Other than those final thoughts...some final tip bits regarding the tour itself.

1. Ask if you can meet your porters beforehand. We heard of one operator who let their clients meet and greet the porters before they left and stayed the night before in Huayllaccocha .... which is the town where most of the porters are from... the company was called WAYKI Trek and cost 390ish...... we didn`t go with these guys.

2. Definately go up to the Winyawanya terraces on the second to last day as they were brilliant, overgrown and very few other hikers did this.... unless of course your tired from the days hike.

3. Ask your guide about the plants and flowers as theres loads of wild orchids all along the route and they`re really beautiful and of course you can find out about medicinal plants and herbal plants along the way also which was very interesting.

4. Maybe stay in Aguas Calientes the night after the Trail. It was a nice little town... if a bit touristy... but nice for the one night before returning to Cusco the following day. The Tour Operators should be able to arrange for your train ticket to be for the following day... or of course you can return by bus which is cheaper.

5. Everyone runs up Wayna Picchu after their tour in Machu picchu. An Alternative is to climb Cerro Picchu ... machu picchu mountain which gives you a different perspective on the site... albeit it further away. We climbed up machu picchu mountain first.... went about an hour to a lookout... took pictures and then returned to Waynu picchu and climbed it later in the day and there were far less tourists on the summit.... which is rather small .... as a result.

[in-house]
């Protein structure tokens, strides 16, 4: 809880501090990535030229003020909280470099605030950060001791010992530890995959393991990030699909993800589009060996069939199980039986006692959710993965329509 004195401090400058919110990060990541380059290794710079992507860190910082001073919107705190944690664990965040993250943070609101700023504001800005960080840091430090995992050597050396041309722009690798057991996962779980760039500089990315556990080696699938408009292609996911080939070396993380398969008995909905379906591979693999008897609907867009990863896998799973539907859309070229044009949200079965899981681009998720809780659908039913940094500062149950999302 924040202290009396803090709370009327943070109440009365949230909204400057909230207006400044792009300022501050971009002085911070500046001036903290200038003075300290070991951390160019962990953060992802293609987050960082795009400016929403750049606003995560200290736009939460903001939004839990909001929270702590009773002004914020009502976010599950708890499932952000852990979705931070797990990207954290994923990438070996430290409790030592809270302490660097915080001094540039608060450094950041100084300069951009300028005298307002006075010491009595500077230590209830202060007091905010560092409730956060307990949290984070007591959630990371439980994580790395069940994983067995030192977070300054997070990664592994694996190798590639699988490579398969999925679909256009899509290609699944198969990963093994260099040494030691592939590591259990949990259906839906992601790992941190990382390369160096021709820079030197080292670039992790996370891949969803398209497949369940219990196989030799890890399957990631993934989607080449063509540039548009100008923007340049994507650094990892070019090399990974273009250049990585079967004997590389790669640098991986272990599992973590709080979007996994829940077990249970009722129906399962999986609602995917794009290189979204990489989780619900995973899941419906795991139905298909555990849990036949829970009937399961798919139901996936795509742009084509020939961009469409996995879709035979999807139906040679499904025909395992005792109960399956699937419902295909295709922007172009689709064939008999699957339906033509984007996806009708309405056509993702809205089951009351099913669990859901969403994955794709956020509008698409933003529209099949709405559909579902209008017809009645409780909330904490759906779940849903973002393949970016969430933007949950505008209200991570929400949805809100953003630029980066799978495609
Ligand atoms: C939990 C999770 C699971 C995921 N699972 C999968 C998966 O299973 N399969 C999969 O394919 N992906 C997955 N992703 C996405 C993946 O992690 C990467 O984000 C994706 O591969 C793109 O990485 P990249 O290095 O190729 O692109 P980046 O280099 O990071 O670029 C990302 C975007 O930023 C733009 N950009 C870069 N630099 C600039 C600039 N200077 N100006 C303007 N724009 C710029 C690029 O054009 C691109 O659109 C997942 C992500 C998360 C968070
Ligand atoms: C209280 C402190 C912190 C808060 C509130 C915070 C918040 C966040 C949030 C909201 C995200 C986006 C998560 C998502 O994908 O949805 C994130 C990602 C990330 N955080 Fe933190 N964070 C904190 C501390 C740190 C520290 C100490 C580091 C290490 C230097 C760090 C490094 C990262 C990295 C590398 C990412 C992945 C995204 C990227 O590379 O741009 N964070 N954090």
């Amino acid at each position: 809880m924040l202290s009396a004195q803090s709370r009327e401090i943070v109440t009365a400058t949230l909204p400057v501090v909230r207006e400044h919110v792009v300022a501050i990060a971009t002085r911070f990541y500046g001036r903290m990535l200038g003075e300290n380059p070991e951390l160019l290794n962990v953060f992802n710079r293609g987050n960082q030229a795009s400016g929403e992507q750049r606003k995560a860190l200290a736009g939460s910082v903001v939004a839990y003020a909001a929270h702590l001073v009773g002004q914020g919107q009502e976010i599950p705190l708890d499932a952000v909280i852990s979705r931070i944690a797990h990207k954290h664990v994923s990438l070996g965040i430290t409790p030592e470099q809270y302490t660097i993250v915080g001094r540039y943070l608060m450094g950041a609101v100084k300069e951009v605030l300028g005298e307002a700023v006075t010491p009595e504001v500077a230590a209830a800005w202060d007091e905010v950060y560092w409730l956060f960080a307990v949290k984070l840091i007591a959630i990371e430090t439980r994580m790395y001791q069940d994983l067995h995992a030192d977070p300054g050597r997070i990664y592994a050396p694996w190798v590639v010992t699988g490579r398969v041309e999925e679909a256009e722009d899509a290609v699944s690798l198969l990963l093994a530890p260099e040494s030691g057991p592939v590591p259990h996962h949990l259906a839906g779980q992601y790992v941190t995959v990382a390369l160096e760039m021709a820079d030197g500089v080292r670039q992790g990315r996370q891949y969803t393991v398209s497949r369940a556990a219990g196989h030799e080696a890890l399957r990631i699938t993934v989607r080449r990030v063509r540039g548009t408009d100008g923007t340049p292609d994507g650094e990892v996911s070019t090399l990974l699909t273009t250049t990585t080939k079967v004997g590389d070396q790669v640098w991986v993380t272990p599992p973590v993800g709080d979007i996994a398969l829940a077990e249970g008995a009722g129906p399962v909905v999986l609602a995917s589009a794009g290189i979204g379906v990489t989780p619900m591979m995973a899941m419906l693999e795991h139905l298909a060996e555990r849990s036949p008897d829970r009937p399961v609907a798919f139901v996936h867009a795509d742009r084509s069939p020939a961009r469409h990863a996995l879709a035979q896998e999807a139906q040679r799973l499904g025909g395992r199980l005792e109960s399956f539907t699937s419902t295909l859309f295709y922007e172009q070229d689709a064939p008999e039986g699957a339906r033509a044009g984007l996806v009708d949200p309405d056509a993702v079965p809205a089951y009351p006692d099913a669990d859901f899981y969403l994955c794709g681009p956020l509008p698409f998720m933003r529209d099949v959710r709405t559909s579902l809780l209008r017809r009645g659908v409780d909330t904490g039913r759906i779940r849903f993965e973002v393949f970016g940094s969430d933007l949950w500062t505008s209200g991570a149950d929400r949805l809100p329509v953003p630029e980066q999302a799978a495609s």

6. The Cafeteria in Machu Picchu entrance is expensive so try and find out if you get a lunch or picnic from your tour operator for the final day. Some of them did give you stuff for the final day. We didnt get anything for the last day which meant we had to pay 16 Soles for a limp ham sandwich and 11 soles for a Gatorade...... If your operator doesnt give you anything on the last day... save up from the previous days... that`s what we did although we did succomb and buy a coke for 10 soles..... 3 Dollars.

OK... that should be it........

Hopefully this post might helkp one or two of you and hope you all have a great trek on the Inca Trail. We absolutely loved it and had a great time and met lovely people also.

Good Luck

Taffski

9. Posted by dr.pepper (Travel Guru 316 posts) 8y

Hey all,

There's some great info in this thread, so I've decided to start a wiki travel guide to the Inca Trail based on all the tips listed here. Feel free to help out - anyone can edit the guide.

Cheers,
Eric